Welcome to a new NPR series where we spotlight the people and things making headlines — and the stories behind them.
At a certain point on Saturday night, you couldn't help feel bad for Trey Murphy III.
The New Orleans small forward had some seriously impressive moves up his sleeve for NBA All-Star Saturday — but Mac McClung was too tough an act to follow.
The 76ers' fresh-faced point guard (who was just called up from the G League this week) was the undisputed star of the night. In every round of the dunk contest in Salt Lake City, McClung bungeed his 6'2" frame up to the net with flourish.
Now there's talk he has rescued the competition that was starting to fall out of favor.
Who is he? A crowd of basketball celebrities quickly became his hype crew on the sidelines, filming him with sponsored phones and almost dropping their own kids a few times. For his already-established fanbase, the dunk contest just told the world what they've known for years.
McClung is a YouTube sensation, going all the way back to high school highlight reels. His "senior year mixtape" has more than three million views.
To pay tribute to his hometown of Gate City, Virginia (and the fans who have loved him since), he pulled on his high school jersey for the final dunk.
In college, he played for Georgetown for two years before transferring to Texas Tech.
He went undrafted in 2021 and joined the Lakers' summer league, signing with the team after that.
He moved to the Chicago Bulls for a short contract the next year, eventually ending up in the NBA G League with the Bulls' affiliate, Windy City. When invited to the dunk contest this year, he was part of the Delaware Blue Coats for the 2022-23 season, making him the first G League player to participate.
What's the big deal? This is a much-needed boost for McClung, who has only played two NBA games in two years — one for the Bulls and one for the Lakers — and scored three baskets overall.
It's also a big moment for the contest itself, which many fans say was going out of fashion because the NBA's biggest stars no longer participated in it.
Benchwarmer status aside, McClung's actual feats he accomplished on Saturday were big deals.
He stacked two friends high, soared over both of them to grab the ball, tapped the backboard and THEN sank a reverse. Then a clean leap over a grown man's head with a full clutch. And finished with the near-impossible 540-degree dunk, which is one-and-a-half rotations in the air.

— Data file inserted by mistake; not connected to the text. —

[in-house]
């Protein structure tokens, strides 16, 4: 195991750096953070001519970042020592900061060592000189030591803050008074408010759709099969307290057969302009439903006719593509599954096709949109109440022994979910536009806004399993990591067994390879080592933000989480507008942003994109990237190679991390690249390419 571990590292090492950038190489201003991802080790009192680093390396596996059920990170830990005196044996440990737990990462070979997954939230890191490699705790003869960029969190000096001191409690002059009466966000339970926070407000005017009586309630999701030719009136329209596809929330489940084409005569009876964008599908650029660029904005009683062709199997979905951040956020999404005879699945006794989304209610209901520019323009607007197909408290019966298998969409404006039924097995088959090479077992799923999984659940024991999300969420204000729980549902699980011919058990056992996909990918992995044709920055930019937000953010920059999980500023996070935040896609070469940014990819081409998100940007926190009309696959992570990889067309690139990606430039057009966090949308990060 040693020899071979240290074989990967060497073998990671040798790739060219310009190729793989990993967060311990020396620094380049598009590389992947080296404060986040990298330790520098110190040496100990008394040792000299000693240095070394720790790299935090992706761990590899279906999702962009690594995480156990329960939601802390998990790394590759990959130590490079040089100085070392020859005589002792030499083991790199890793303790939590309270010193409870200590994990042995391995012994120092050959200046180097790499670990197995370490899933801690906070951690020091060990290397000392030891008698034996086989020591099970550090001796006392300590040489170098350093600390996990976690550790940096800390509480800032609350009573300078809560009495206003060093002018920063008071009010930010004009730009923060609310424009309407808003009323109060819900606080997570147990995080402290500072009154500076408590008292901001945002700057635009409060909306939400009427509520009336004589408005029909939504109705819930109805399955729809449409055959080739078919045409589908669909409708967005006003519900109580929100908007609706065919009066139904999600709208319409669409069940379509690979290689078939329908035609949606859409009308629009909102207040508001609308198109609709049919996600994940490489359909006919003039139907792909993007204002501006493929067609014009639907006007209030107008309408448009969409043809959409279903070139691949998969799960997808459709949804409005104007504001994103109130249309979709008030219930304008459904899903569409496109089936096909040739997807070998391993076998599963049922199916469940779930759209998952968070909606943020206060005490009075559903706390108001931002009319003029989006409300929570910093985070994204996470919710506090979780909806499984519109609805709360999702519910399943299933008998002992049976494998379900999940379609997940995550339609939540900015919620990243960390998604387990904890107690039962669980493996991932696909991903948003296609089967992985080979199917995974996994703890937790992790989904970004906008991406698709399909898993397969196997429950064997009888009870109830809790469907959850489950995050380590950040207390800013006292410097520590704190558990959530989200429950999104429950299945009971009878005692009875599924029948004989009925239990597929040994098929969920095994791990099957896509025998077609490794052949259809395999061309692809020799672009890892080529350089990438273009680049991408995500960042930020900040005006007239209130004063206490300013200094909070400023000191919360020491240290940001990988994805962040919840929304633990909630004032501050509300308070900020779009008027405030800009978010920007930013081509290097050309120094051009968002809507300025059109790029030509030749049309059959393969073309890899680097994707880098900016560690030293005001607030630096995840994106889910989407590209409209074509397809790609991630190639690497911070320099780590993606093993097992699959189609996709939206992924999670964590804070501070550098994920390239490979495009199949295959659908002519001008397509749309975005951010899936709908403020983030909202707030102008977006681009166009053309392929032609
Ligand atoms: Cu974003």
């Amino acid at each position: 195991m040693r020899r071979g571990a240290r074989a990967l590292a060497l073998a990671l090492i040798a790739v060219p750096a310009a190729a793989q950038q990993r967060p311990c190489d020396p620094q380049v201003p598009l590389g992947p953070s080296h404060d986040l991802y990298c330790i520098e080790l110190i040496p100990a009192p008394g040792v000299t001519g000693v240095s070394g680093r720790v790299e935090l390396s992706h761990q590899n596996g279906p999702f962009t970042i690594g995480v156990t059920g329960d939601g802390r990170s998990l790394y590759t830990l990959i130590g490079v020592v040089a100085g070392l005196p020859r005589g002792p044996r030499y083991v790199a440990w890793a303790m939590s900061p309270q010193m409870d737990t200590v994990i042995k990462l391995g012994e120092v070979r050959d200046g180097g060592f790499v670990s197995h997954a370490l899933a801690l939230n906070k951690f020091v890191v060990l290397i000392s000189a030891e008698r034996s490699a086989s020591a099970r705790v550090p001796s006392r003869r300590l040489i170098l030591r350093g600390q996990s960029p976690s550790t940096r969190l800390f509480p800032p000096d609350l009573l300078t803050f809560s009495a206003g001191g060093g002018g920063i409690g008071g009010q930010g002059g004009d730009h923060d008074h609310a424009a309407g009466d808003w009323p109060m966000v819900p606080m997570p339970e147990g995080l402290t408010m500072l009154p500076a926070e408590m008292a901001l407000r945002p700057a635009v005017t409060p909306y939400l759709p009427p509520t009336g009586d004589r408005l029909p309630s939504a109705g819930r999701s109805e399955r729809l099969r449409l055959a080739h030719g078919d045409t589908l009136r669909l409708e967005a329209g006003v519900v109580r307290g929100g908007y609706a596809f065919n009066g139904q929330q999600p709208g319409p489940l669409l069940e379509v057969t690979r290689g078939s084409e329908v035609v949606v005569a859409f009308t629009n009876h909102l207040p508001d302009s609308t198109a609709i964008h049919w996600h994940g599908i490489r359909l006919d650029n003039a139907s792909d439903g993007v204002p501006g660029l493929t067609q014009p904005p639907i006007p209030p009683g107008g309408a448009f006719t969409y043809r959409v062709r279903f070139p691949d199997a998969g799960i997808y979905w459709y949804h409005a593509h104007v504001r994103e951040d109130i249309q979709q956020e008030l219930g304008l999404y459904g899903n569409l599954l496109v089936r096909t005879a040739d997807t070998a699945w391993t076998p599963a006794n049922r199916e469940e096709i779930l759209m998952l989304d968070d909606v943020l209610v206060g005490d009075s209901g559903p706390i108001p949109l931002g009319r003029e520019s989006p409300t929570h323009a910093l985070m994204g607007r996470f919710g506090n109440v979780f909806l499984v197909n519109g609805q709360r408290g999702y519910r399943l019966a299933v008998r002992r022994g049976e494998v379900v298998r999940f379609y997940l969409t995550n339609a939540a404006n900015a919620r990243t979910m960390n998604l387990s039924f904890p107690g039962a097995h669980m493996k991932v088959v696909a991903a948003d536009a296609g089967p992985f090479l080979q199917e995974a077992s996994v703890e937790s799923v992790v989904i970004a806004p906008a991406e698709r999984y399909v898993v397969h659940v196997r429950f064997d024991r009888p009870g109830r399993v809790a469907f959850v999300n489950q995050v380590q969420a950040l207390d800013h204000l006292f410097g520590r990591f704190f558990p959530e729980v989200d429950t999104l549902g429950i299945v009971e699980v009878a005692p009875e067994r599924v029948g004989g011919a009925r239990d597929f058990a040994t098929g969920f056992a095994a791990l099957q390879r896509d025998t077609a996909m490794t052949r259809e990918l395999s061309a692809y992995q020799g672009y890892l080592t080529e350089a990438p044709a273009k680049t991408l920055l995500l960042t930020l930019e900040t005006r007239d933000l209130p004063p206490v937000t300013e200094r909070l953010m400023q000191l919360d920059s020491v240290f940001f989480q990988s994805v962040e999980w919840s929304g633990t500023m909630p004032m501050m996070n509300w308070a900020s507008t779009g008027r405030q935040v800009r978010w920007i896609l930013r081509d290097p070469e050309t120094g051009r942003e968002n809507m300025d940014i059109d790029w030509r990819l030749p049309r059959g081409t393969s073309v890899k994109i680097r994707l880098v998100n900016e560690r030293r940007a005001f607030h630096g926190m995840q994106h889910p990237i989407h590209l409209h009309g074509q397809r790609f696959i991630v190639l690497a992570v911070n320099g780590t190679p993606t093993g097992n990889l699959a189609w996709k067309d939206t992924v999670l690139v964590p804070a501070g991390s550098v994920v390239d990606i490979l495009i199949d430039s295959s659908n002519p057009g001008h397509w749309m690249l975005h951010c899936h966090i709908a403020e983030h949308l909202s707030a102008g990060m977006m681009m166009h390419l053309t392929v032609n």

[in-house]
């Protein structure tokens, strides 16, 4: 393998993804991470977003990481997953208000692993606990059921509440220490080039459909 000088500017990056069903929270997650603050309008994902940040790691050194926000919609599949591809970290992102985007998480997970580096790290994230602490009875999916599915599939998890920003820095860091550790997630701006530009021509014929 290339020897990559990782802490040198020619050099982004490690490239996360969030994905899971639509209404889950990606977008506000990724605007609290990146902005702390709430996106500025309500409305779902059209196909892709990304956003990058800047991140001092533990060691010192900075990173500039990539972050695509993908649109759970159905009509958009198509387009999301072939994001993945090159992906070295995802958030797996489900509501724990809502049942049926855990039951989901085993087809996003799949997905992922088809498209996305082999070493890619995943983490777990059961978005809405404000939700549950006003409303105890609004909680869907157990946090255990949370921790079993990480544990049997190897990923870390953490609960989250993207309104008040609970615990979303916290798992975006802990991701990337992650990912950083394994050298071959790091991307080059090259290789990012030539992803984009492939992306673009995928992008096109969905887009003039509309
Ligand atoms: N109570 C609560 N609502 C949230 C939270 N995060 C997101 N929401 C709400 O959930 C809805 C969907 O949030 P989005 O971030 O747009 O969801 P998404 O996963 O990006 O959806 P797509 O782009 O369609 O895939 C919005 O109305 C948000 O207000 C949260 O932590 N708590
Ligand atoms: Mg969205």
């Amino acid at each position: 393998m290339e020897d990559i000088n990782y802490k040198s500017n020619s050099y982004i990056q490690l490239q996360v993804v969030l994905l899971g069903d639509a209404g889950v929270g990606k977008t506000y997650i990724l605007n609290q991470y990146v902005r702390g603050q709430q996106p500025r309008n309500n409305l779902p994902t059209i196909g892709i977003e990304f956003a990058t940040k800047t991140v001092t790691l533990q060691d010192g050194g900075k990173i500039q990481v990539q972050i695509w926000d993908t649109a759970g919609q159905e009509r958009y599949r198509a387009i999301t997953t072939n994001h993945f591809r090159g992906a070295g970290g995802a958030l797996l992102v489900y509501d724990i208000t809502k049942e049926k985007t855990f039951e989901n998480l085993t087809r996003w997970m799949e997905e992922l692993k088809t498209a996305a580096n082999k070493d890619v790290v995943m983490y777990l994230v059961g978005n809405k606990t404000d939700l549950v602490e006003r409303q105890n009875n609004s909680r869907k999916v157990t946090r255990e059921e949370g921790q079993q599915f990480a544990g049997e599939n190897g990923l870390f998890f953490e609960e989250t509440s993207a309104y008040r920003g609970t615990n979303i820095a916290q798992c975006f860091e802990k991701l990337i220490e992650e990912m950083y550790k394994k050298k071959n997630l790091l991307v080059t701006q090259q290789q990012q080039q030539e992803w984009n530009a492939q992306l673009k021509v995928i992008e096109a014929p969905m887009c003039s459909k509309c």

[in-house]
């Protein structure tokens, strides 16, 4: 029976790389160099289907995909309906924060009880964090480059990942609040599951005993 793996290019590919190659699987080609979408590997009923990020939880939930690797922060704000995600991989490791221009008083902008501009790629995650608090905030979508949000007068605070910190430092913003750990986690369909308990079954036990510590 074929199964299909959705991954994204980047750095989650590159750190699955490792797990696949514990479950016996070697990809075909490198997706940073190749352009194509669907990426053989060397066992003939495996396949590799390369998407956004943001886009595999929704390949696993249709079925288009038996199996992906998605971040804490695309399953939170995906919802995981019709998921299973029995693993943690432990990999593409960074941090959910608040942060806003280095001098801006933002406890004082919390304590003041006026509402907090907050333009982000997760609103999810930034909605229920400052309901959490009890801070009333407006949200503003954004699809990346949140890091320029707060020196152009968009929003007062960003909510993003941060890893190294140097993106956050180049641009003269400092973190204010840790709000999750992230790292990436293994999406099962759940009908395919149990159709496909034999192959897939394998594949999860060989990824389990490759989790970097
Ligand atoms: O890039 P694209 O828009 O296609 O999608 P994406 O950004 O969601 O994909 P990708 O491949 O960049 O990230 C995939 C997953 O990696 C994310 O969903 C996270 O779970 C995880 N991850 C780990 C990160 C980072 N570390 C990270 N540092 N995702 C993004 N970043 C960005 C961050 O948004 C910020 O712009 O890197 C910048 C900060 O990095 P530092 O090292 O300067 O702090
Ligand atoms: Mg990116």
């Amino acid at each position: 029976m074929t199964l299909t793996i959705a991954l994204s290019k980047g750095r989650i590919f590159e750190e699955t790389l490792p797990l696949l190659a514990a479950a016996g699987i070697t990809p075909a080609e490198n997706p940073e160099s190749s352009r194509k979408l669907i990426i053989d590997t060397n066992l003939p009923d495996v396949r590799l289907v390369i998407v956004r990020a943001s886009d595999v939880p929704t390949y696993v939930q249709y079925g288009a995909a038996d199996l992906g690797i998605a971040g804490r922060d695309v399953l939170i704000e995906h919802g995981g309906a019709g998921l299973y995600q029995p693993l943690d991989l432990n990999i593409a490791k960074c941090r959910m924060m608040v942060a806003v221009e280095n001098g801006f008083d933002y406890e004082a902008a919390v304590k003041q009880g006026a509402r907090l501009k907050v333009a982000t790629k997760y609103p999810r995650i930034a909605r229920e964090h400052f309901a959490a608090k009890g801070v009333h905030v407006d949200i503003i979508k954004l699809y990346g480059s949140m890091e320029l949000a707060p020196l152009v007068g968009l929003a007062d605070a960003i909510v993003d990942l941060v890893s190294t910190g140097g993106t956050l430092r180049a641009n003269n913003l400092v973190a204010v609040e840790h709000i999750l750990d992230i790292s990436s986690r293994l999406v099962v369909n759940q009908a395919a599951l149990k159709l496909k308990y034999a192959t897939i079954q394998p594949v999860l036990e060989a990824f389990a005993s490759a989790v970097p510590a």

No one can convince me this man didn't take ballet lessons. If it weren't Monday, I'd attempt a pun.
OK, I'm going for it: McClung really raised the barre.
19 out of 20 judge scores were perfect 50s.
What are people saying?
"Man was a viral HOH high school dunk phenom, still working his way to the League, but lemme go get that dunk contest trophy right quick and bring it back to life!!! Unreal #macmclung." — Steph Curry
"He captured the attention of a basketball community that was beginning to lose faith that the dunk contests of old — like the Vince Carter years and Zach Lavine displays — would ever come back. It got to the point where even NBA commissioner Adam Silver was asked about the declining quality of the dunk contest, with people wondering if the NBA would start requiring top stars to participate." — Kevin Reynolds, The Salt Lake Tribune
"He definitely saved the dunk contest." — Shaquille O'Neal
So, what now? One night took the 24-year-old from a YouTube star to a household name. The internet is still recovering from the spectacle and the "Who is Mac McClung?" write-ups will continue for at least a few days.
Winning the dunk contest has long served as an introductory party for lesser-known and up-and-coming talent. Everyone from Kobe Bryant to Vince Carter, Blake Griffin, Josh Smith and Andre Iguodala has claimed the prize.
Spud Webb, a former dunk champ himself and now president of basketball operations for the NBA G League team the Texas Legends, told NPR that the hype is really exciting for G League players overall and he sees a future for McClung. "I'm glad he won. I work in the G League, it sheds a lot on us," Webb told NPR. "But I'm telling you, man, the guy can play. His energy level — I think there's a place for him."
Time will tell if this has opened the door for more actual playtime. But for now, an invite to the 2024 dunk contest looks like a sure thing.
Copyright 2023 NPR. To see more, visit https://www.npr.org.
Corrected: February 20, 2023 at 10:00 PM MST
An earlier version of this story misspelled Kevin Reynolds' last name as Reynold and misstated Andre Iguodala's first name as Andrew. Also, a reference to "Who is Mac McClung?" media write-ups misstated Mac McClung's last name as McClure, and a reference to Spud Webb misspelled his nickname as Spudd.
Lauren Hodges is an associate producer for All Things Considered. She joined the show in 2018 after seven years in the NPR newsroom as a producer and editor. She doesn't mind that you used her pens, she just likes them a certain way and asks that you put them back the way you found them, thanks. Despite years working on interviews with notable politicians, public figures, and celebrities for NPR, Hodges completely lost her cool when she heard RuPaul's voice and was told to sit quietly in a corner during the rest of the interview. She promises to do better next time.